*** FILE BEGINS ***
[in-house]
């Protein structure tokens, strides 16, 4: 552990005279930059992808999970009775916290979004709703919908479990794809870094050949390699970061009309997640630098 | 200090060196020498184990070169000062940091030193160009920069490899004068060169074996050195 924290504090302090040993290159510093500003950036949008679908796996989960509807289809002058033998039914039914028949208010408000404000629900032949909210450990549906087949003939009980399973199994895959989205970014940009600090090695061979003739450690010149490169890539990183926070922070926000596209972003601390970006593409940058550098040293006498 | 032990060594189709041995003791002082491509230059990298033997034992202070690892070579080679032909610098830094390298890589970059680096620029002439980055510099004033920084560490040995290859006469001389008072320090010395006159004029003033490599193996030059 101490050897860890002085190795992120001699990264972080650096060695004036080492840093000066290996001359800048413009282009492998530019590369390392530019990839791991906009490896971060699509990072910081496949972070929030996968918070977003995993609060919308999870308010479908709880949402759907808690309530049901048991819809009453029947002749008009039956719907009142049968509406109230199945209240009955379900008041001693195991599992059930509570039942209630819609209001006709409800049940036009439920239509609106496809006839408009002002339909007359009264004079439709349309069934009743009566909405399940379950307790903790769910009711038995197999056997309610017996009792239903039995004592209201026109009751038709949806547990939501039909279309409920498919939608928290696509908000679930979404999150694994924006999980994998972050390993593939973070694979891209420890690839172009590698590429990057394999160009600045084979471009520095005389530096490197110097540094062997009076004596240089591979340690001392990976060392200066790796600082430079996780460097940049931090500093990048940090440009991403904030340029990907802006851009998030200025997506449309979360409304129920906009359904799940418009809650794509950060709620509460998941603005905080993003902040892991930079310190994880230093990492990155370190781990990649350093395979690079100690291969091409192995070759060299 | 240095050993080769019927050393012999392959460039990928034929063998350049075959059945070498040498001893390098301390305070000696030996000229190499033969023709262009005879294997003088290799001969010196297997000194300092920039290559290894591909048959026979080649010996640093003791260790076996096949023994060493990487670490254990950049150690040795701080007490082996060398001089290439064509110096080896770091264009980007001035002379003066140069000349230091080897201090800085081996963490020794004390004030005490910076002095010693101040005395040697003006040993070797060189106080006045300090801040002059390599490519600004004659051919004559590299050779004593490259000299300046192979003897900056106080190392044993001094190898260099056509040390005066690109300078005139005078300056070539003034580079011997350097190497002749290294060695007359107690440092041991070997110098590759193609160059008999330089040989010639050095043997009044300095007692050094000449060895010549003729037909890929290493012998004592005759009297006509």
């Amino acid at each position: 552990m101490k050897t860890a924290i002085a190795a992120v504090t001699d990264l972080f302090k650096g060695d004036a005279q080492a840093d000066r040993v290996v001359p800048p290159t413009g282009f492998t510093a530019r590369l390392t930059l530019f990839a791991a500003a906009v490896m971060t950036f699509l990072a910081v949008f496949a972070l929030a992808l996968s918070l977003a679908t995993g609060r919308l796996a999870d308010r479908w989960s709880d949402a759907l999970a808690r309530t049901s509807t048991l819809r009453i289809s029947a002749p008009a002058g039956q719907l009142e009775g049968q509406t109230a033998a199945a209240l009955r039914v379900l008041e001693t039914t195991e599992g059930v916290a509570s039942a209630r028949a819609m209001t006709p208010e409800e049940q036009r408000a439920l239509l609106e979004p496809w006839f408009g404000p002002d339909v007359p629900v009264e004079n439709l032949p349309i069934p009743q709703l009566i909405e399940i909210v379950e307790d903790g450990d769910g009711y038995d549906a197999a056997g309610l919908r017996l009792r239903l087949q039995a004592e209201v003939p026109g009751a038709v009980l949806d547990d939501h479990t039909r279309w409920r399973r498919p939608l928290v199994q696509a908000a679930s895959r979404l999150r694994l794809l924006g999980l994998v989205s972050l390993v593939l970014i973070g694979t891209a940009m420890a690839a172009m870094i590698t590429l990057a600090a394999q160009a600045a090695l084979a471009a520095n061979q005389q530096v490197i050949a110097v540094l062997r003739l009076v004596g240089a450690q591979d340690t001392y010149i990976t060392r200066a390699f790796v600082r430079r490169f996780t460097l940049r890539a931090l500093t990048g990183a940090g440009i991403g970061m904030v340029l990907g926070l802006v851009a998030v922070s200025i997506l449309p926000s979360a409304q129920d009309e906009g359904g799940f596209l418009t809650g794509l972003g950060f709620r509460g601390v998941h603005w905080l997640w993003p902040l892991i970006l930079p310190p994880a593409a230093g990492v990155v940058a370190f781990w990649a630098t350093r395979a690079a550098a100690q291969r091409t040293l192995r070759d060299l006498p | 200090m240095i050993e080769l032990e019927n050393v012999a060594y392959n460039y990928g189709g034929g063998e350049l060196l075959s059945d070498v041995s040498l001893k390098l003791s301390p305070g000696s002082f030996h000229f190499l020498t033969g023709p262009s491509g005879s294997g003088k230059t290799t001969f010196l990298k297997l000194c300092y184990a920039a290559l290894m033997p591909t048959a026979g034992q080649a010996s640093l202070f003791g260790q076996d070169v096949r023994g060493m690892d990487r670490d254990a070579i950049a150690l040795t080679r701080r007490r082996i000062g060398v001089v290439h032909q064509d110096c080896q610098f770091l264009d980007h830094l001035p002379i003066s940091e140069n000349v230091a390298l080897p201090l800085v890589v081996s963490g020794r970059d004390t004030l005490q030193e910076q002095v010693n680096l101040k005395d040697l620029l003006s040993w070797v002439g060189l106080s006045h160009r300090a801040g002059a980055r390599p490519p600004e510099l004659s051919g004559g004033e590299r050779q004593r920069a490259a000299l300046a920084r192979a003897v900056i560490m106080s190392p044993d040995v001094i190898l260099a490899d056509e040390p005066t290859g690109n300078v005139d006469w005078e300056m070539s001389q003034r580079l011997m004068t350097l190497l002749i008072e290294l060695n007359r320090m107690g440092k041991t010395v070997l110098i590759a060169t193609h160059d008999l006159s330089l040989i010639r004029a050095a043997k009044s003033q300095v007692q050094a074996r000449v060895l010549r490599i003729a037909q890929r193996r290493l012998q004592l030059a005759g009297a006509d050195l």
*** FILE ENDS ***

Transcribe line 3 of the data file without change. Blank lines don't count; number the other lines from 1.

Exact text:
């Amino acid at each position: 552990m101490k050897t860890a924290i002085a190795a992120v504090t001699d990264l972080f302090k650096g060695d004036a005279q080492a840093d000066r040993v290996v001359p800048p290159t413009g282009f492998t510093a530019r590369l390392t930059l530019f990839a791991a500003a906009v490896m971060t950036f699509l990072a910081v949008f496949a972070l929030a992808l996968s918070l977003a679908t995993g609060r919308l796996a999870d308010r479908w989960s709880d949402a759907l999970a808690r309530t049901s509807t048991l819809r009453i289809s029947a002749p008009a002058g039956q719907l009142e009775g049968q509406t109230a033998a199945a209240l009955r039914v379900l008041e001693t039914t195991e599992g059930v916290a509570s039942a209630r028949a819609m209001t006709p208010e409800e049940q036009r408000a439920l239509l609106e979004p496809w006839f408009g404000p002002d339909v007359p629900v009264e004079n439709l032949p349309i069934p009743q709703l009566i909405e399940i909210v379950e307790d903790g450990d769910g009711y038995d549906a197999a056997g309610l919908r017996l009792r239903l087949q039995a004592e209201v003939p026109g009751a038709v009980l949806d547990d939501h479990t039909r279309w409920r399973r498919p939608l928290v199994q696509a908000a679930s895959r979404l999150r694994l794809l924006g999980l994998v989205s972050l390993v593939l970014i973070g694979t891209a940009m420890a690839a172009m870094i590698t590429l990057a600090a394999q160009a600045a090695l084979a471009a520095n061979q005389q530096v490197i050949a110097v540094l062997r003739l009076v004596g240089a450690q591979d340690t001392y010149i990976t060392r200066a390699f790796v600082r430079r490169f996780t460097l940049r890539a931090l500093t990048g990183a940090g440009i991403g970061m904030v340029l990907g926070l802006v851009a998030v922070s200025i997506l449309p926000s979360a409304q129920d009309e906009g359904g799940f596209l418009t809650g794509l972003g950060f709620r509460g601390v998941h603005w905080l997640w993003p902040l892991i970006l930079p310190p994880a593409a230093g990492v990155v940058a370190f781990w990649a630098t350093r395979a690079a550098a100690q291969r091409t040293l192995r070759d060299l006498p | 200090m240095i050993e080769l032990e019927n050393v012999a060594y392959n460039y990928g189709g034929g063998e350049l060196l075959s059945d070498v041995s040498l001893k390098l003791s301390p305070g000696s002082f030996h000229f190499l020498t033969g023709p262009s491509g005879s294997g003088k230059t290799t001969f010196l990298k297997l000194c300092y184990a920039a290559l290894m033997p591909t048959a026979g034992q080649a010996s640093l202070f003791g260790q076996d070169v096949r023994g060493m690892d990487r670490d254990a070579i950049a150690l040795t080679r701080r007490r082996i000062g060398v001089v290439h032909q064509d110096c080896q610098f770091l264009d980007h830094l001035p002379i003066s940091e140069n000349v230091a390298l080897p201090l800085v890589v081996s963490g020794r970059d004390t004030l005490q030193e910076q002095v010693n680096l101040k005395d040697l620029l003006s040993w070797v002439g060189l106080s006045h160009r300090a801040g002059a980055r390599p490519p600004e510099l004659s051919g004559g004033e590299r050779q004593r920069a490259a000299l300046a920084r192979a003897v900056i560490m106080s190392p044993d040995v001094i190898l260099a490899d056509e040390p005066t290859g690109n300078v005139d006469w005078e300056m070539s001389q003034r580079l011997m004068t350097l190497l002749i008072e290294l060695n007359r320090m107690g440092k041991t010395v070997l110098i590759a060169t193609h160059d008999l006159s330089l040989i010639r004029a050095a043997k009044s003033q300095v007692q050094a074996r000449v060895l010549r490599i003729a037909q890929r193996r290493l012998q004592l030059a005759g009297a006509d050195l």